Tue • Aug
22

Tuesday, August 22, 2017

6:30PM-8:00PM

Venue

The New York Academy of Medicine, 1216 Fifth Avenue at 103rd Street, New York, NY 10029

Cost

Free, advanced registration required

Presented in collaboration with the Museum of the City of New York and supported by a grant from Humanities New York.

Although the development of germ theory in the 1880s shed light on the origins of childbed fever, which often killed women in the days after delivery, not much could be done to save lives until the advent of antibiotics in the 1940s. In the first program in our series, Who Controls Women’s Health?: A Century of Struggle, medical writer Randi Hutter Epstein exploresthe approaches taken in the interim by doctors, medical charlatans, and feminist activists, which demonstrate what can happen when the origins of a condition are debated, and its cure unknown.

Following her lecture, Epstein will be joined in conversation by Peter Schafer, Acting Director of Family Health and Disparities at the New York Academy of Medicine.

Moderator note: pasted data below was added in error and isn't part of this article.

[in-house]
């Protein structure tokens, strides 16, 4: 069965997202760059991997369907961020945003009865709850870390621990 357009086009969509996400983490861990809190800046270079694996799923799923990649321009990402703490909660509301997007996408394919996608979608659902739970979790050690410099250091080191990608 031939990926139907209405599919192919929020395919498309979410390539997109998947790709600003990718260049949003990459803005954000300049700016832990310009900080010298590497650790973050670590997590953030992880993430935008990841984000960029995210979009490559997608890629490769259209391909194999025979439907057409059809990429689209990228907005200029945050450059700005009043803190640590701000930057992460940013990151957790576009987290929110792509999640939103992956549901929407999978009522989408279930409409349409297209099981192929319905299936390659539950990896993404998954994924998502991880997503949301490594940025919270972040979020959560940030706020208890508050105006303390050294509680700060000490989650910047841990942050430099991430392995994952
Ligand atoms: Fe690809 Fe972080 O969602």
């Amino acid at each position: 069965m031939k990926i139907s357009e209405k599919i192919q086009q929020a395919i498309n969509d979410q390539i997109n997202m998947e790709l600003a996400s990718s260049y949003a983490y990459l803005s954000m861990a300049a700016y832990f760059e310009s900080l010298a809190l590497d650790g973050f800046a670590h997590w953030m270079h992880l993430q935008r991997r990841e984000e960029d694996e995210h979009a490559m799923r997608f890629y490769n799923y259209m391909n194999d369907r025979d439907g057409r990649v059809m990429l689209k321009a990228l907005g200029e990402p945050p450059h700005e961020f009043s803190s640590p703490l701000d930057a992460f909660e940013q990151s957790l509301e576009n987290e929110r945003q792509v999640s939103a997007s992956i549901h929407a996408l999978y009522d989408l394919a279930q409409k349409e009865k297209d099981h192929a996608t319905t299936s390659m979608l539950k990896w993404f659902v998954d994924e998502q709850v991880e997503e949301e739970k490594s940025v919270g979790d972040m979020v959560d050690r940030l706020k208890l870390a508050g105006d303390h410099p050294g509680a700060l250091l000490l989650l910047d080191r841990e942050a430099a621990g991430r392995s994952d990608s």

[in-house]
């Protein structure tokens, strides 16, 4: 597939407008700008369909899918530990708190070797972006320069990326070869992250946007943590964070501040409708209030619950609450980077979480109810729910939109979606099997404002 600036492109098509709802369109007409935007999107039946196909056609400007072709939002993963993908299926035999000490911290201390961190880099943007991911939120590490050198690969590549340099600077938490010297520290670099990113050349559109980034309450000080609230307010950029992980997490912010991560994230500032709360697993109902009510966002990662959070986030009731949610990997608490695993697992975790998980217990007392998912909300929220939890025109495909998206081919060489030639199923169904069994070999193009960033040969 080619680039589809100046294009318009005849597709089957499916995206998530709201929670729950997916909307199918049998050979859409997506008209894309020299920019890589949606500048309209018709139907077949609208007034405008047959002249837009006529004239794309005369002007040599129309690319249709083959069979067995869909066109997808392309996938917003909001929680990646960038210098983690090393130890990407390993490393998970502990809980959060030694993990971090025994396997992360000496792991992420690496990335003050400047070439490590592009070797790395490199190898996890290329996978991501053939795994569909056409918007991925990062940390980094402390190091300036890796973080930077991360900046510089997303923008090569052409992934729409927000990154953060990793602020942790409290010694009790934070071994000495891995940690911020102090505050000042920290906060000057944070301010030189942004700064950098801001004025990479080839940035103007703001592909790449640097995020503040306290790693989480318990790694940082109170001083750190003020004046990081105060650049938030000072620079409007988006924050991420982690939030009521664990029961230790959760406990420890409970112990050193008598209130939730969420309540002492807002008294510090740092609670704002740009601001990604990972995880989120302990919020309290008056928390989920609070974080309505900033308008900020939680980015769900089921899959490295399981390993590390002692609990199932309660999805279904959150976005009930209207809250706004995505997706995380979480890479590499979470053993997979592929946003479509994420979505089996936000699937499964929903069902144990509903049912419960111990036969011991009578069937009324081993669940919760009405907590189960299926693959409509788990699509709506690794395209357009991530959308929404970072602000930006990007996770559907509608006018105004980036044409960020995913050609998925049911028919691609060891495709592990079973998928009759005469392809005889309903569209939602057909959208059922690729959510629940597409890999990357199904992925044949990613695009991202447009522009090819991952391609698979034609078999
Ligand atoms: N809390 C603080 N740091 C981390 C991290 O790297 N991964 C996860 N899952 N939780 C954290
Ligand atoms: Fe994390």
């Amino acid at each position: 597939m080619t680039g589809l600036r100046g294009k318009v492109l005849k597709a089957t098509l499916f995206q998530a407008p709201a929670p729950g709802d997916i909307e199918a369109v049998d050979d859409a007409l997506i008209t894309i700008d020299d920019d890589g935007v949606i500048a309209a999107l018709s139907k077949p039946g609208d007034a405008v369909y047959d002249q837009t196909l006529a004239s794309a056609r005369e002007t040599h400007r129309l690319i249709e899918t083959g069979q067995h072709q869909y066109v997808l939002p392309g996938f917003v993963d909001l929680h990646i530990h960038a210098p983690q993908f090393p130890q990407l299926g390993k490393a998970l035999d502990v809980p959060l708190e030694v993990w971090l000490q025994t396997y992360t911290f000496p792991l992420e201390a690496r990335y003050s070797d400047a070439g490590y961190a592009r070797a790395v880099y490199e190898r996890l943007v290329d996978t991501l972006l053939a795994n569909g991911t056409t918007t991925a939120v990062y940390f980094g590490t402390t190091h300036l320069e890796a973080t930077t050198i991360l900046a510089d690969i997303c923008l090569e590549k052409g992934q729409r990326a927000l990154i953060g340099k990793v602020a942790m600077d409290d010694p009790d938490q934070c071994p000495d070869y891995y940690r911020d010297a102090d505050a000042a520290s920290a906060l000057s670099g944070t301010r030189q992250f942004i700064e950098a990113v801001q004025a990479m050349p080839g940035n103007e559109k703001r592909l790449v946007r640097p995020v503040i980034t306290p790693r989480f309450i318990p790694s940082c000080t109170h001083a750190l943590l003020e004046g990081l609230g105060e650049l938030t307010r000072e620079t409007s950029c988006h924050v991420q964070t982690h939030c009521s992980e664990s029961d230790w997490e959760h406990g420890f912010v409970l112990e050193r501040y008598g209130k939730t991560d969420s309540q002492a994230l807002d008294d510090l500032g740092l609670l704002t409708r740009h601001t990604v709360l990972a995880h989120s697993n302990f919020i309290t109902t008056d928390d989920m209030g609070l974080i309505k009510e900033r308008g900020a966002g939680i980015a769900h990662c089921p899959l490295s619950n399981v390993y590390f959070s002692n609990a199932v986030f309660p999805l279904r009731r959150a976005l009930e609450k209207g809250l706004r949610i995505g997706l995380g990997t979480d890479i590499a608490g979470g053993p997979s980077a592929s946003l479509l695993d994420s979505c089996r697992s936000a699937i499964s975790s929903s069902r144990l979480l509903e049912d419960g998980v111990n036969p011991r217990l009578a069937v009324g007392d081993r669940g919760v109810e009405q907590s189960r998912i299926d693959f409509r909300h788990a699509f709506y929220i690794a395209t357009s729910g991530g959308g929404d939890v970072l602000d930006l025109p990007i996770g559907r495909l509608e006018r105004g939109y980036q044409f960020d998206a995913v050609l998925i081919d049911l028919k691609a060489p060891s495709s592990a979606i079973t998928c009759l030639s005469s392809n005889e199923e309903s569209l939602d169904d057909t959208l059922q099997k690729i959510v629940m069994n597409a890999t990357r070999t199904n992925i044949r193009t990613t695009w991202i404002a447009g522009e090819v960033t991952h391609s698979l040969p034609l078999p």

Who Controls Women’s Health?: A Century of Struggle is a free, three-part talk series that examines key battles over women’s ability to control their bodies, health choices, and fertility. It is developed in collaboration with the Museum of the City of New York and supported by a grant from the Humanities New York.

 

 

About the Speakers:

Randi Hutter Epstein, MD, MPH, is a medical writer, adjunct professor at Columbia University Graduate School of Journalism, and a lecturer at Yale University. She worked as a medical writer for the London bureau of The Associated Press and was the London bureau chief of Physicians’ Weekly.

Peter Schafer is the Acting Director of Family Health and Disparities at the New York Academy of Medicine. Schafer has over twenty years’ experience in policy development, community-based participatory research, and program design and implementation.

Event series:
Who Controls Women's Health?: A Century of Struggle
The series examines key battles over women’s ability to control their bodies, health choices, and fertility.